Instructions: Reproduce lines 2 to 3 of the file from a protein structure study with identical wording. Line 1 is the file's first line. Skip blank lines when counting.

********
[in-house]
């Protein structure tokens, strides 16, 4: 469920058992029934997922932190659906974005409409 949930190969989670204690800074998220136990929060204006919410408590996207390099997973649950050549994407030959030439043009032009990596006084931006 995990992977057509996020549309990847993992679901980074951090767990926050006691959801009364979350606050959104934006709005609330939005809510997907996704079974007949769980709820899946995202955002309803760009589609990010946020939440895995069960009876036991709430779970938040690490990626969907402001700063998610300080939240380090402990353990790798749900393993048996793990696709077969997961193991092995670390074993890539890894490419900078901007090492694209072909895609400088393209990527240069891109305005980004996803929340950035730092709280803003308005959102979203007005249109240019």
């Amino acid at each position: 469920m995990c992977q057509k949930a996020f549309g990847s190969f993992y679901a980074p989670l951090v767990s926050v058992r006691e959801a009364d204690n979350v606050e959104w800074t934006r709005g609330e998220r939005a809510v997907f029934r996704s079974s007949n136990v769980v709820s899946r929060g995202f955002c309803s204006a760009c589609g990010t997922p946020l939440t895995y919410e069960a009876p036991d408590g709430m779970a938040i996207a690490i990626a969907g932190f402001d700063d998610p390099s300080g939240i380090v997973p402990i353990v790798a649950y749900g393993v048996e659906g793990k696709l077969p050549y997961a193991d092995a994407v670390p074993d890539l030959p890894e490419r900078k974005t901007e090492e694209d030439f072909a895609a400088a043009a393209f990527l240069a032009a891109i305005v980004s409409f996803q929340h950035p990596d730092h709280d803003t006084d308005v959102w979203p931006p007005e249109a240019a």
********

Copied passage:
């Protein structure tokens, strides 16, 4: 469920058992029934997922932190659906974005409409 949930190969989670204690800074998220136990929060204006919410408590996207390099997973649950050549994407030959030439043009032009990596006084931006 995990992977057509996020549309990847993992679901980074951090767990926050006691959801009364979350606050959104934006709005609330939005809510997907996704079974007949769980709820899946995202955002309803760009589609990010946020939440895995069960009876036991709430779970938040690490990626969907402001700063998610300080939240380090402990353990790798749900393993048996793990696709077969997961193991092995670390074993890539890894490419900078901007090492694209072909895609400088393209990527240069891109305005980004996803929340950035730092709280803003308005959102979203007005249109240019």
């Amino acid at each position: 469920m995990c992977q057509k949930a996020f549309g990847s190969f993992y679901a980074p989670l951090v767990s926050v058992r006691e959801a009364d204690n979350v606050e959104w800074t934006r709005g609330e998220r939005a809510v997907f029934r996704s079974s007949n136990v769980v709820s899946r929060g995202f955002c309803s204006a760009c589609g990010t997922p946020l939440t895995y919410e069960a009876p036991d408590g709430m779970a938040i996207a690490i990626a969907g932190f402001d700063d998610p390099s300080g939240i380090v997973p402990i353990v790798a649950y749900g393993v048996e659906g793990k696709l077969p050549y997961a193991d092995a994407v670390p074993d890539l030959p890894e490419r900078k974005t901007e090492e694209d030439f072909a895609a400088a043009a393209f990527l240069a032009a891109i305005v980004s409409f996803q929340h950035p990596d730092h709280d803003t006084d308005v959102w979203p931006p007005e249109a240019a």